Angola – A War Child
Not far from the dimly lit bar, some barefoored boys chase a ball around a small, glass-strewn pitch in the twilight. Hundreds of bats fill the air above. Other boys sit on the touchline playing with faded cards bearing pictures of football stars from a foreign world – Matthaus, the six of spades, Kahn. the seven of diamonds, Deco. the ace of hearts, and Figo, rhe king of clubs.
The men and boys of rhe village garher here no matter what time of day. They come before work in the morning, in the blistering midday heat, ancl in the evening, even if it is pouring with rain. All of them play to forget. And like everyone else, the 13-year-old Joao is a war child. His father was killed when he was six. His mother disappeared in the confusion of the war. When he looks back, it is as if he has been struck by lightning. His smile disappears, and he looks years older. At moments like these, his ragged Porto shirt and a tattered boot that is way coo big for him are a great comfort. He is a good player – in spite of his handicap.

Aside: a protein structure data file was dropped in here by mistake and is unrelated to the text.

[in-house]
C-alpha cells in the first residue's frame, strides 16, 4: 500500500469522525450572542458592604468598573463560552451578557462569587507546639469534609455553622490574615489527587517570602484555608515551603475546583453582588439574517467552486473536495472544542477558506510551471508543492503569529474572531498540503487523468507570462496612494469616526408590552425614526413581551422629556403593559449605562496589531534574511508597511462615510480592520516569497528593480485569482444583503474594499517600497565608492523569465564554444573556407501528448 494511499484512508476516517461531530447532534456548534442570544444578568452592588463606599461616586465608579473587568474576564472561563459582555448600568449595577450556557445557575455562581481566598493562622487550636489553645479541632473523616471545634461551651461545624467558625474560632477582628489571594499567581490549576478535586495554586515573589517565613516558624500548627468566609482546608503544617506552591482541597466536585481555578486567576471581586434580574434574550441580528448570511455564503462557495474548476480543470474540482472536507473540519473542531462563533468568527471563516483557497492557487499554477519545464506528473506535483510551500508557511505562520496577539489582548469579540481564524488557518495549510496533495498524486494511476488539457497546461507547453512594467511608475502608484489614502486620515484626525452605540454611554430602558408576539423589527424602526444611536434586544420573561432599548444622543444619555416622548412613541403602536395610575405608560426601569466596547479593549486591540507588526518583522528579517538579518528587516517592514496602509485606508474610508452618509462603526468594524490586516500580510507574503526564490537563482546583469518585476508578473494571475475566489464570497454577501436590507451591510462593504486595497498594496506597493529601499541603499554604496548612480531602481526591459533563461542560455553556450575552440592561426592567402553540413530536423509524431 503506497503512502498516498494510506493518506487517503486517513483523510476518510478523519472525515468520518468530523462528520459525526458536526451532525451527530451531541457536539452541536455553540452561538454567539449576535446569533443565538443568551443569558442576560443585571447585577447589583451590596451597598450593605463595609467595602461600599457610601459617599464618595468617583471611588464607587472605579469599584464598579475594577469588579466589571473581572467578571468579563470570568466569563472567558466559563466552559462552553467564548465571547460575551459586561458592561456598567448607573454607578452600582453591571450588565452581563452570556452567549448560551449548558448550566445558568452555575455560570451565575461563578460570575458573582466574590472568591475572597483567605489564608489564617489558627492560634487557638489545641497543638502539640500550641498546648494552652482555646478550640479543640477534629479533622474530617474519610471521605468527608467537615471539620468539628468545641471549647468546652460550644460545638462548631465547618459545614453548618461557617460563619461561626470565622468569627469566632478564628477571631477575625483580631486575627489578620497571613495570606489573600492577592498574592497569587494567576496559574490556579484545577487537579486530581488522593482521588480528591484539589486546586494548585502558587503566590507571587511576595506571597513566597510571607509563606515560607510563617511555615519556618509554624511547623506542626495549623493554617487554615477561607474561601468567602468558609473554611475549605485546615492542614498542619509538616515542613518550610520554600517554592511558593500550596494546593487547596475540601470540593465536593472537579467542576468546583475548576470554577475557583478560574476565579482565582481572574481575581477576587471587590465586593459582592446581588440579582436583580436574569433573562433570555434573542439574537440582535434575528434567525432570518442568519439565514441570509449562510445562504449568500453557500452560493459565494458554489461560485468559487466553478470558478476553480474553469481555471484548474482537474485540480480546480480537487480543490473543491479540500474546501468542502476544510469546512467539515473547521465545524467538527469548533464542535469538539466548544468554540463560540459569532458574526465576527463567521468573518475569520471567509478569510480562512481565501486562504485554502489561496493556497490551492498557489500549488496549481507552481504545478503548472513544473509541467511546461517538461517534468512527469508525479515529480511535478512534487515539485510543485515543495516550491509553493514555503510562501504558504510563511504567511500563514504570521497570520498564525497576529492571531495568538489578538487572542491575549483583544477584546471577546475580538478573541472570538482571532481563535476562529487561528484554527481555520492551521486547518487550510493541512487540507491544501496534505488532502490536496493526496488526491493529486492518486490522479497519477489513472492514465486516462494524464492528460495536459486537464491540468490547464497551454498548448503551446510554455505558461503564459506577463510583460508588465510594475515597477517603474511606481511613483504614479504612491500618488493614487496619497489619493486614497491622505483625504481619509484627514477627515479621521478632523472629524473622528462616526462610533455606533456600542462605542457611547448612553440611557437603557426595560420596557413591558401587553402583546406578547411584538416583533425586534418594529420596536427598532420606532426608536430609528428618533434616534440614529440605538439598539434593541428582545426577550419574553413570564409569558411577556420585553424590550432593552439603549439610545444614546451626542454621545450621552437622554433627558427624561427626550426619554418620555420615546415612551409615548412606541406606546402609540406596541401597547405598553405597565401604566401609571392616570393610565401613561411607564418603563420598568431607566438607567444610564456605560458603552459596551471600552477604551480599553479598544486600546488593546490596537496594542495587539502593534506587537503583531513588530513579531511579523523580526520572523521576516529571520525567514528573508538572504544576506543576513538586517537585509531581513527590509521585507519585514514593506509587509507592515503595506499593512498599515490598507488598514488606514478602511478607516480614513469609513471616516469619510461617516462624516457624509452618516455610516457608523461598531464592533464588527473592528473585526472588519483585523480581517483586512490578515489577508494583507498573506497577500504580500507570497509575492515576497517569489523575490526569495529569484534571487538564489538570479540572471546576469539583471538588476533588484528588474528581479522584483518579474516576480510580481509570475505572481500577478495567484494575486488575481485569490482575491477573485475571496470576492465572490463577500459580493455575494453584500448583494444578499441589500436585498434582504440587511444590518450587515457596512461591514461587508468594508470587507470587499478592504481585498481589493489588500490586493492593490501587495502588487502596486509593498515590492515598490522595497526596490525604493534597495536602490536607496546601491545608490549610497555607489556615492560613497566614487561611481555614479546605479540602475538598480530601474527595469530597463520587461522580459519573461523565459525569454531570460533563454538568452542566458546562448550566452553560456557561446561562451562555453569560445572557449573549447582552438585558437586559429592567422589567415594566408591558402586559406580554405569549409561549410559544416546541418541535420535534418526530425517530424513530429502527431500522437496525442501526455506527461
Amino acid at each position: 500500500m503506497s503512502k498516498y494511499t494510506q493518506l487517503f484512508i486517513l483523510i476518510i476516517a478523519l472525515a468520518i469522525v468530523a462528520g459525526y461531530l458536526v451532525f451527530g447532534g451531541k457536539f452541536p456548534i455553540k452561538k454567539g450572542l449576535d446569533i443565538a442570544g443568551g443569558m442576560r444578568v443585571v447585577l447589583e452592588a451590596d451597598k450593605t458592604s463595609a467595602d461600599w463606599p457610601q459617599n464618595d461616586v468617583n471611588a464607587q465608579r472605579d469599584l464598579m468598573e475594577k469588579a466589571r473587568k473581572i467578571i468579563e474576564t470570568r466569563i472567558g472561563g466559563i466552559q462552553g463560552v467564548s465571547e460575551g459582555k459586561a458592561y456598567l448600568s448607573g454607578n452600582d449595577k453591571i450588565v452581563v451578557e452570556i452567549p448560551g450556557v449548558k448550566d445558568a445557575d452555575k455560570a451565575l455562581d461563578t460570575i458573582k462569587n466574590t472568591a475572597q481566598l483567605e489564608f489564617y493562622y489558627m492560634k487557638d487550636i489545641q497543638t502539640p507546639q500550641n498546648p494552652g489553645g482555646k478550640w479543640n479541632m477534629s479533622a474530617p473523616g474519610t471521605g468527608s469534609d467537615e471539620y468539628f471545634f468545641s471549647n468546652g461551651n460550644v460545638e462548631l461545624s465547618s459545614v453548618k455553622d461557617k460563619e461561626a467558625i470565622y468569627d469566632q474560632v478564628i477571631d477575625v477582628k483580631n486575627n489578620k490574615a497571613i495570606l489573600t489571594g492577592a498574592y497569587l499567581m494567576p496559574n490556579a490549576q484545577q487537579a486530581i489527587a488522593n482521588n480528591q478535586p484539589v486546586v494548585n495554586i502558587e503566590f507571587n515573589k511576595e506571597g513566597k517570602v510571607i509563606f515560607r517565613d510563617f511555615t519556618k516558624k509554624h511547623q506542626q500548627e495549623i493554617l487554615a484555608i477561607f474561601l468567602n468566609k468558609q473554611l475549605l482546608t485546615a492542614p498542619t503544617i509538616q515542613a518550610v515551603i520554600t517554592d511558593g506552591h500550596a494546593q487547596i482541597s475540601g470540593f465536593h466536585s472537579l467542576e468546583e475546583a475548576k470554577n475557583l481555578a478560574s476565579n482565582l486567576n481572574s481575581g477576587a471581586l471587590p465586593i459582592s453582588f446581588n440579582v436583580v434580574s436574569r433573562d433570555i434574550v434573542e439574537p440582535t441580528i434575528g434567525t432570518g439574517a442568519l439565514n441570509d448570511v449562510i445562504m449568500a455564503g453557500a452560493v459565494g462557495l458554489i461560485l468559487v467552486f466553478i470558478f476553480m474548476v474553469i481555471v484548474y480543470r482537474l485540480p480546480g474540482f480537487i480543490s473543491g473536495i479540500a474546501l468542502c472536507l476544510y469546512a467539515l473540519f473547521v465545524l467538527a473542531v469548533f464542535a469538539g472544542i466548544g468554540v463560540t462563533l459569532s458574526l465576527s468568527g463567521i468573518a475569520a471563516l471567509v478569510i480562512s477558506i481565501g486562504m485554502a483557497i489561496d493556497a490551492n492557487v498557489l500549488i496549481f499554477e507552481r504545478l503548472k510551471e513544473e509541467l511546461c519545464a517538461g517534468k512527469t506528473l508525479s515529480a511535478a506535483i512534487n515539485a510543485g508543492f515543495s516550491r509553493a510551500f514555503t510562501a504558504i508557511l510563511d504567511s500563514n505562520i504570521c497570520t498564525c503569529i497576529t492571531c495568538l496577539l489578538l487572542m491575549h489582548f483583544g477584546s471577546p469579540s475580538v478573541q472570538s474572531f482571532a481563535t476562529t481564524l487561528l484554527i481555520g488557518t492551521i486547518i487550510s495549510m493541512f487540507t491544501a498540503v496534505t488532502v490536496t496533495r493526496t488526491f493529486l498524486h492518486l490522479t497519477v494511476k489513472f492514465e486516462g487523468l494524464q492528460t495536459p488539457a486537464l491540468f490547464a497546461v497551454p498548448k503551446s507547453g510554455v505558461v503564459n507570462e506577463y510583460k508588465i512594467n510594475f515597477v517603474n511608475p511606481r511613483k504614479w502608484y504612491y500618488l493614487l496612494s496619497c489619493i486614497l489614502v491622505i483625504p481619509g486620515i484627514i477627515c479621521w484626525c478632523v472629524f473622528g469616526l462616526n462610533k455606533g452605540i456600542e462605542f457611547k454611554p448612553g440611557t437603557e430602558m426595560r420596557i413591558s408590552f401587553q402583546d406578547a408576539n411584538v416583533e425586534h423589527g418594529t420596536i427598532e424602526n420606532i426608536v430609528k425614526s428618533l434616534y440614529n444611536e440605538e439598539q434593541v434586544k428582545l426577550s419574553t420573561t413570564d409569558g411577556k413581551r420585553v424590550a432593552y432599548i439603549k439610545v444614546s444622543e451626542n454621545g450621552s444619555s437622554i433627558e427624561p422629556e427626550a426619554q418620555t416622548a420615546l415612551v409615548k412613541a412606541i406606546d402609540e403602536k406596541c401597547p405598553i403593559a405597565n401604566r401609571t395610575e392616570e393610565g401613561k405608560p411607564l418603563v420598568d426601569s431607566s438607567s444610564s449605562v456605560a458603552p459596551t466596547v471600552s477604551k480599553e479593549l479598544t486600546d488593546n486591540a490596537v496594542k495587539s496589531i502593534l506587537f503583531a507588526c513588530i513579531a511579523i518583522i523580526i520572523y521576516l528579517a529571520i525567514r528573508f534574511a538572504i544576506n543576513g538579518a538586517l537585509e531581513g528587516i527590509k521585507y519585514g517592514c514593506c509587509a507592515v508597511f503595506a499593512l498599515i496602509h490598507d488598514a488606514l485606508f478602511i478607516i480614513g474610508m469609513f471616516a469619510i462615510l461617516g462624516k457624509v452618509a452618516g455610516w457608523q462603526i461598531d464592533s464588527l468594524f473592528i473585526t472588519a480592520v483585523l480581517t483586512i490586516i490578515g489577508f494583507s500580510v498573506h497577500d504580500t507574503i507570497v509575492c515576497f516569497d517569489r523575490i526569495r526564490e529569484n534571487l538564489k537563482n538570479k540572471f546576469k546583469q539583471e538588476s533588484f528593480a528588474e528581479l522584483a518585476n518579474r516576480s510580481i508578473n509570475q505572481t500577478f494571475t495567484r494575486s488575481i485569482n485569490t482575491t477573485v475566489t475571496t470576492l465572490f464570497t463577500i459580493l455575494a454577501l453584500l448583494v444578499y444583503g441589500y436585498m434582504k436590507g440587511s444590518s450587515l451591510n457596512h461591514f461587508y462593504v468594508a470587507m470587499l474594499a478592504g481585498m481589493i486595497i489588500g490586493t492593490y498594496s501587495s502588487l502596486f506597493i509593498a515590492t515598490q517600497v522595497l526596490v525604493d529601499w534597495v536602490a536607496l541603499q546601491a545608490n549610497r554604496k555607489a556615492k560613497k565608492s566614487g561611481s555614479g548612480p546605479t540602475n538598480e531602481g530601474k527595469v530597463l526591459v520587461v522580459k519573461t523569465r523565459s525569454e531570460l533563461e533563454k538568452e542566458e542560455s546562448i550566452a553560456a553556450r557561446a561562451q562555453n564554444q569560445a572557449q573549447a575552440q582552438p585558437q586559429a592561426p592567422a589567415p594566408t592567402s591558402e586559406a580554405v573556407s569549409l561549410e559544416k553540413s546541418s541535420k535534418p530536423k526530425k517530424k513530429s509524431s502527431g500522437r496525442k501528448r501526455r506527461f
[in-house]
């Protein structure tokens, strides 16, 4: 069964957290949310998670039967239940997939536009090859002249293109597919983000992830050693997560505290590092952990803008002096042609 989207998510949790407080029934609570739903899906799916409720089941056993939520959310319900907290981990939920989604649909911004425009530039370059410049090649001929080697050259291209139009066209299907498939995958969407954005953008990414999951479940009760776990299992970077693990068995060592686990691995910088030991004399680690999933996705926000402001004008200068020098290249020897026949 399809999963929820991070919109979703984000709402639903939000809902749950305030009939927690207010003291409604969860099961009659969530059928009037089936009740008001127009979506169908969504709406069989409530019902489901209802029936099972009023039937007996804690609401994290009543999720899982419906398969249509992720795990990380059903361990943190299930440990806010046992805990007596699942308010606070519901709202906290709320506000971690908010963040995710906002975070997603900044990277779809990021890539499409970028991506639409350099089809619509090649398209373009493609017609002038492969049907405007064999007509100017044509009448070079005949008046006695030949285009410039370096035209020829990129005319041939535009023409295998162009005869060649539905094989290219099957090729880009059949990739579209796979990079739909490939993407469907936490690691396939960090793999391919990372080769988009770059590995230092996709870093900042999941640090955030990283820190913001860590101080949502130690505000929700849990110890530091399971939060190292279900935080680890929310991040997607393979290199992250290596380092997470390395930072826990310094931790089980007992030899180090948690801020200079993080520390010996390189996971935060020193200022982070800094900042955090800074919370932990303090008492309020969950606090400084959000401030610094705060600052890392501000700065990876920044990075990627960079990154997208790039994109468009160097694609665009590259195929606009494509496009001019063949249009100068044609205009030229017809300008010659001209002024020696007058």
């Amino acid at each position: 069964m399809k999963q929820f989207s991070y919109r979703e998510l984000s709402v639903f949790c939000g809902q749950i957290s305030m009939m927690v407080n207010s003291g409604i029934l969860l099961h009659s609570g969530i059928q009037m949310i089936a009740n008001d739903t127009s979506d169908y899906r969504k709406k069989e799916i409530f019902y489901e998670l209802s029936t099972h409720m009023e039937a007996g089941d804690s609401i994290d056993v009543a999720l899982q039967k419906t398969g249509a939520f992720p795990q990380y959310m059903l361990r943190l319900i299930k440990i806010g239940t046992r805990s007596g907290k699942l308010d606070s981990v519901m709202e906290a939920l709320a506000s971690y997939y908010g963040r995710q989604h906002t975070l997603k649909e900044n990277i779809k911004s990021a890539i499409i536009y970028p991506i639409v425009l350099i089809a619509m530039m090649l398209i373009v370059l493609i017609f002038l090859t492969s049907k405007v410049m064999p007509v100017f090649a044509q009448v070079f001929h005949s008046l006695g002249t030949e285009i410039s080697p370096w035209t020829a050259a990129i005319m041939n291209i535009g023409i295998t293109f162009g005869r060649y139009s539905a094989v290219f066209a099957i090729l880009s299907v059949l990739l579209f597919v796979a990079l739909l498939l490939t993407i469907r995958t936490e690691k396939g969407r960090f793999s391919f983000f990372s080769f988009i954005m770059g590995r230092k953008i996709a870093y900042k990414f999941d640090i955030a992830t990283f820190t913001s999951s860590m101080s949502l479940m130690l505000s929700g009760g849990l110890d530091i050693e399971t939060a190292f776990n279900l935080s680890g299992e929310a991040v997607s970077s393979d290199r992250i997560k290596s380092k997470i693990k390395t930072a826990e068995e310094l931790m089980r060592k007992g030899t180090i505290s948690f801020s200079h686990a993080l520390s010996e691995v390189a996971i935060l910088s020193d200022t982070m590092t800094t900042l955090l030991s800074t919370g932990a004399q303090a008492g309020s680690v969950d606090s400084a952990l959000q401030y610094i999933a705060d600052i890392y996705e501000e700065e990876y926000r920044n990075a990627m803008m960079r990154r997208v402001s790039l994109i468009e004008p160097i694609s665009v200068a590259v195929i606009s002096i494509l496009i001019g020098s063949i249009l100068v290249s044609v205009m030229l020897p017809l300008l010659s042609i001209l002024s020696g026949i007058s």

“Never leave the path” is the first rule of life in Angola. Parents drum it into their children’s heads every morning. It is a serious topic of conversation between brothers and sisters. Friends warn one another. And all across the land, posters are a reminder of the most important rule in Angola: Nunca sai estrada – stay on the toaci! But on his way home one evening five years ago, Joao forgot what people had been telling him for years. “All I wanted to do was take a shortcut, just the once.” Instead of staying on the road, he strayed off it – only by two or three metres, but that was all it took. He was just eight years old when the mine tore his right leg apart.